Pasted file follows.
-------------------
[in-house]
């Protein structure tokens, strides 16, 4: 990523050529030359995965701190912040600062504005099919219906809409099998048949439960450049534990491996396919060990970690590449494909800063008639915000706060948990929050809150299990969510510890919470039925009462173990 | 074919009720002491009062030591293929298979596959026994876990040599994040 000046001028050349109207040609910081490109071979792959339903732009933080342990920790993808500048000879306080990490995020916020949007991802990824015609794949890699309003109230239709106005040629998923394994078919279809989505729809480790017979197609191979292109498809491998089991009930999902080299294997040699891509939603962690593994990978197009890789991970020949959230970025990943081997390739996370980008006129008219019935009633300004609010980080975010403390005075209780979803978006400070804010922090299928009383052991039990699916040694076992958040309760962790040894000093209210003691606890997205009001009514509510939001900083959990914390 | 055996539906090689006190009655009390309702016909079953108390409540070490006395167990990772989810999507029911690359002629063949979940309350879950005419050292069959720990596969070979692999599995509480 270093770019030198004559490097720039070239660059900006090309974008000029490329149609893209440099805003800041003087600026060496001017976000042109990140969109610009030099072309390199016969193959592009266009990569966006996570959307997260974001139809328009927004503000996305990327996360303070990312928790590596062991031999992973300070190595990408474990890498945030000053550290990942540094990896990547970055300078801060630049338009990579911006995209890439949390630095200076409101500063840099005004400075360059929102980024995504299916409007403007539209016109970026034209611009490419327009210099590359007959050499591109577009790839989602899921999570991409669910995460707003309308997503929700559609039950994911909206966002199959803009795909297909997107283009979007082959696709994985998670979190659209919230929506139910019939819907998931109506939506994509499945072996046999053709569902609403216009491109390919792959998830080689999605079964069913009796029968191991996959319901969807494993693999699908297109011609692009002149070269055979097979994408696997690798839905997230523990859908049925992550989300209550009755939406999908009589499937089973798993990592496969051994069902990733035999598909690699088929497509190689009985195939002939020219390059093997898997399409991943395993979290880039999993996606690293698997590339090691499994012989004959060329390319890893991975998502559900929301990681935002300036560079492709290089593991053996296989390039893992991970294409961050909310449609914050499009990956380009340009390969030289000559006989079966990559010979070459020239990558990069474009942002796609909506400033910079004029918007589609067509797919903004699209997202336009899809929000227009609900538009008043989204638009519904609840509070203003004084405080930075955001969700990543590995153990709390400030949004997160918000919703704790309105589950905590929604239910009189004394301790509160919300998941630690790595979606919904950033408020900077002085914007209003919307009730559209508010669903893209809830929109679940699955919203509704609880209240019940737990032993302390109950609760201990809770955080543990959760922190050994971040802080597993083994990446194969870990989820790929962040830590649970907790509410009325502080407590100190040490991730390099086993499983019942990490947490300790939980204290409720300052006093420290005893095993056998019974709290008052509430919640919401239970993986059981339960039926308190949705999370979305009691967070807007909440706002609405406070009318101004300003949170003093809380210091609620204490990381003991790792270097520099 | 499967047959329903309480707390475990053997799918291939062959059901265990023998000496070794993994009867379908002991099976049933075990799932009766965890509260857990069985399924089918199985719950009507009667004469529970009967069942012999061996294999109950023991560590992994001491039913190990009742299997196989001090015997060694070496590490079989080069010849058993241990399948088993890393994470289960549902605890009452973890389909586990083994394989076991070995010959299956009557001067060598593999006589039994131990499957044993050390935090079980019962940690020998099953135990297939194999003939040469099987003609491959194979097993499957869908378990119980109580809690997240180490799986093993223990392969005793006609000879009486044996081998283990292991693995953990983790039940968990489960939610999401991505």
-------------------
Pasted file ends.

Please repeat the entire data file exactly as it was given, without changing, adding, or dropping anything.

[in-house]
């Protein structure tokens, strides 16, 4: 990523050529030359995965701190912040600062504005099919219906809409099998048949439960450049534990491996396919060990970690590449494909800063008639915000706060948990929050809150299990969510510890919470039925009462173990 | 074919009720002491009062030591293929298979596959026994876990040599994040 000046001028050349109207040609910081490109071979792959339903732009933080342990920790993808500048000879306080990490995020916020949007991802990824015609794949890699309003109230239709106005040629998923394994078919279809989505729809480790017979197609191979292109498809491998089991009930999902080299294997040699891509939603962690593994990978197009890789991970020949959230970025990943081997390739996370980008006129008219019935009633300004609010980080975010403390005075209780979803978006400070804010922090299928009383052991039990699916040694076992958040309760962790040894000093209210003691606890997205009001009514509510939001900083959990914390 | 055996539906090689006190009655009390309702016909079953108390409540070490006395167990990772989810999507029911690359002629063949979940309350879950005419050292069959720990596969070979692999599995509480 270093770019030198004559490097720039070239660059900006090309974008000029490329149609893209440099805003800041003087600026060496001017976000042109990140969109610009030099072309390199016969193959592009266009990569966006996570959307997260974001139809328009927004503000996305990327996360303070990312928790590596062991031999992973300070190595990408474990890498945030000053550290990942540094990896990547970055300078801060630049338009990579911006995209890439949390630095200076409101500063840099005004400075360059929102980024995504299916409007403007539209016109970026034209611009490419327009210099590359007959050499591109577009790839989602899921999570991409669910995460707003309308997503929700559609039950994911909206966002199959803009795909297909997107283009979007082959696709994985998670979190659209919230929506139910019939819907998931109506939506994509499945072996046999053709569902609403216009491109390919792959998830080689999605079964069913009796029968191991996959319901969807494993693999699908297109011609692009002149070269055979097979994408696997690798839905997230523990859908049925992550989300209550009755939406999908009589499937089973798993990592496969051994069902990733035999598909690699088929497509190689009985195939002939020219390059093997898997399409991943395993979290880039999993996606690293698997590339090691499994012989004959060329390319890893991975998502559900929301990681935002300036560079492709290089593991053996296989390039893992991970294409961050909310449609914050499009990956380009340009390969030289000559006989079966990559010979070459020239990558990069474009942002796609909506400033910079004029918007589609067509797919903004699209997202336009899809929000227009609900538009008043989204638009519904609840509070203003004084405080930075955001969700990543590995153990709390400030949004997160918000919703704790309105589950905590929604239910009189004394301790509160919300998941630690790595979606919904950033408020900077002085914007209003919307009730559209508010669903893209809830929109679940699955919203509704609880209240019940737990032993302390109950609760201990809770955080543990959760922190050994971040802080597993083994990446194969870990989820790929962040830590649970907790509410009325502080407590100190040490991730390099086993499983019942990490947490300790939980204290409720300052006093420290005893095993056998019974709290008052509430919640919401239970993986059981339960039926308190949705999370979305009691967070807007909440706002609405406070009318101004300003949170003093809380210091609620204490990381003991790792270097520099 | 499967047959329903309480707390475990053997799918291939062959059901265990023998000496070794993994009867379908002991099976049933075990799932009766965890509260857990069985399924089918199985719950009507009667004469529970009967069942012999061996294999109950023991560590992994001491039913190990009742299997196989001090015997060694070496590490079989080069010849058993241990399948088993890393994470289960549902605890009452973890389909586990083994394989076991070995010959299956009557001067060598593999006589039994131990499957044993050390935090079980019962940690020998099953135990297939194999003939040469099987003609491959194979097993499957869908378990119980109580809690997240180490799986093993223990392969005793006609000879009486044996081998283990292991693995953990983790039940968990489960939610999401991505």